A handful of people gathered Friday outside of the Public Utilities Board (PUB) office in St. John’s, to continue what have become once-weekly protests against forecasted power rate hikes.
Individuals said they were representing their own concerns, but also concern for friends and family members — a granddaughter, a 95-year-old mother, people in the community they know to be poorly positioned to manage power rates increases to even 17 cents or 18 cents per kilowatt hour.
All of the participants said they’re worried about what lies ahead, and called on the provincial government to speak about the rate mitigation plans.
Justin Bagg of Portugal Cove-St. Philip’s has just installed a heat pump at home.
“Anybody can handle one or two per cent increase on anything, I would think, but no one can afford double (power) rates,” he said, referring to the 23 cents per kilowatt hour possible without the province stepping in.
Bagg said he was out of town for the earlier PUB protests, so this was his first opportunity to take part.
The Telegram mentioned Premier Dwight Ball’s public statements in response to concerns being voiced on power rates, where the premier has said he will not allow rates to double.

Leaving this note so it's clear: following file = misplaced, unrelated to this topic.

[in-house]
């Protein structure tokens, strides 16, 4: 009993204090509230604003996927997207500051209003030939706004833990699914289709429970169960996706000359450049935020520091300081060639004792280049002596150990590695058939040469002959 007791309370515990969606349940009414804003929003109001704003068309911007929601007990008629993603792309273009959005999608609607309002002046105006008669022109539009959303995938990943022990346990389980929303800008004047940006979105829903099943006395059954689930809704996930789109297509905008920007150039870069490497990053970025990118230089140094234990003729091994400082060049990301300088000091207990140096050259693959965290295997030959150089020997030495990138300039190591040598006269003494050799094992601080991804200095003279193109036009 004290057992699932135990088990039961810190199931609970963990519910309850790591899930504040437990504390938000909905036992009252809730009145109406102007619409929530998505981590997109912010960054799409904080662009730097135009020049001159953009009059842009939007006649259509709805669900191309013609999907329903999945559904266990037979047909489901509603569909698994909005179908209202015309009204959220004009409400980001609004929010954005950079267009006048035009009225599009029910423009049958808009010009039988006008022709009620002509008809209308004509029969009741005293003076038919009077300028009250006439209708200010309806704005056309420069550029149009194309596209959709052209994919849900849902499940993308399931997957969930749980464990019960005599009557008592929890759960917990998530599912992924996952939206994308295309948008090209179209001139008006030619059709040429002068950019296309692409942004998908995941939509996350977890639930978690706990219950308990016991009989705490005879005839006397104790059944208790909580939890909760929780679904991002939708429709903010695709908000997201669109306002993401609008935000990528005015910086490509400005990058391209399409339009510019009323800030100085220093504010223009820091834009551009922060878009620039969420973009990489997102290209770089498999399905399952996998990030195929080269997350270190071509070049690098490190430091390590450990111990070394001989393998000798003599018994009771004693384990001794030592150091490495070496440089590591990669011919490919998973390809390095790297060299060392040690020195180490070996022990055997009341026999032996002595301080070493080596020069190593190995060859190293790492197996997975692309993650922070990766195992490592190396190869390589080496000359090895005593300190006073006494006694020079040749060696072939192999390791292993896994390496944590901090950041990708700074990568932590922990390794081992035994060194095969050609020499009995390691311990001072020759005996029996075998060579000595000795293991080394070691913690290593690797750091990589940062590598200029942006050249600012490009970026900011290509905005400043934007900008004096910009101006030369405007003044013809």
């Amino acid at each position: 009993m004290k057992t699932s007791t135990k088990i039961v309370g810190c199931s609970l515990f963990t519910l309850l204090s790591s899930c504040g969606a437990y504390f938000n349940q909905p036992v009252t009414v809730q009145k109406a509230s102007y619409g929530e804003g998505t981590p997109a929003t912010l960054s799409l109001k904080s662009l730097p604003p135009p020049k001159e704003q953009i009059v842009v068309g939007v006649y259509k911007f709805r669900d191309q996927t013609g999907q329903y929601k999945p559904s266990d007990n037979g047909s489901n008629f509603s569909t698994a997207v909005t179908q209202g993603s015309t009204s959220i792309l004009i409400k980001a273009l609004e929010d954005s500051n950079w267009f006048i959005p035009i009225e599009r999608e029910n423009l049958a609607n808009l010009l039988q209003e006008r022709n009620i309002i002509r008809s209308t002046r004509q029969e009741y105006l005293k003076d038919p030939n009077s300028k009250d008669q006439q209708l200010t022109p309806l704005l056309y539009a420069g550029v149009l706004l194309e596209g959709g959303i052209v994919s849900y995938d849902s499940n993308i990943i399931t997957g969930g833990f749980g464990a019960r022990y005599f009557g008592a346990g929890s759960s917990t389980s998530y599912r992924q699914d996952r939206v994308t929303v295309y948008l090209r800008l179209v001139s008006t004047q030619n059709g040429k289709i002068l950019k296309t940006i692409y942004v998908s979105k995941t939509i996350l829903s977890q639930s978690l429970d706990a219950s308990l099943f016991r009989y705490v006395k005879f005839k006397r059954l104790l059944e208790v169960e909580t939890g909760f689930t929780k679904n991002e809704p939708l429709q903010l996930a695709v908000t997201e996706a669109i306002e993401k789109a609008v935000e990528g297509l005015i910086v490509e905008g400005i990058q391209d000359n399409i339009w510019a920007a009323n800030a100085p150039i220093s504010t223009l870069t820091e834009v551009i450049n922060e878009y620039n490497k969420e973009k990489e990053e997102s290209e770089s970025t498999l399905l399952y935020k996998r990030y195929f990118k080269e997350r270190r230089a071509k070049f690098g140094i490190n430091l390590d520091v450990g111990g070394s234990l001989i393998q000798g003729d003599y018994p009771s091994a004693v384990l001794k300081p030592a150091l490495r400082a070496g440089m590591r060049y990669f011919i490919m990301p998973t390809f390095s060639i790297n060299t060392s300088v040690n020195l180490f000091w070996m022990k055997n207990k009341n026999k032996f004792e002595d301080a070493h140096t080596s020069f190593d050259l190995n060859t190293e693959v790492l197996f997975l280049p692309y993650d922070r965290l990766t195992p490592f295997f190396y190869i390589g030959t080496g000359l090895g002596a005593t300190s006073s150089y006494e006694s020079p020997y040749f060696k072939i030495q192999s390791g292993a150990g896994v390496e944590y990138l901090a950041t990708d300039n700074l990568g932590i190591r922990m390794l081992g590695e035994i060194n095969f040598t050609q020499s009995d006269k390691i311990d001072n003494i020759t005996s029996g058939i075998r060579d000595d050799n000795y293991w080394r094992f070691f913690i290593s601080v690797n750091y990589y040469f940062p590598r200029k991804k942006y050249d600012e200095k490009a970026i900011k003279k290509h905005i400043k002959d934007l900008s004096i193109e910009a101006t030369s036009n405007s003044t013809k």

“Well, we need to see that in writing,” Bagg said, referring to the premier campaigning on a HST increase as a “job killer” in 2015, then overseeing an increase.
While The Telegram was at the protest, through to just before noon, MHA Paul Lane was on hand, carrying a painted wood sign he admits he did not make, but one he did fully endorse. It stated: “People of Mount Pearl-Southlands pay enough.”
And Progressive Conservative Leader Ches Crosbie had dropped by as the protest got underway, to speak with participants. He told The Telegram he’d like to see the government sharing more, including how they’re determining the average power rates in Atlantic Canada, as a means of determining a target for rate mitigation.
Crosbie cited a recent Uncle Gnarley blog post, but also work by party researchers, saying rates elsewhere in Atlantic Canada are not going to 16 cents per kilowatt hour in the near future.
“I’m a believer in facing the facts and the truth. So it’s important to know what your target rate really is,” Crosbie said, before re-stating a call for a special reference from government for the PUB on incorporating Muskrat Falls hydroelectric project costs into local rates.
For his part, Bagg said he’s traditionally considered himself more conservative, but he’s not too interested in party lines on this subject.
“I just want to see the right thing done,” he said. “I don’t care who does it.”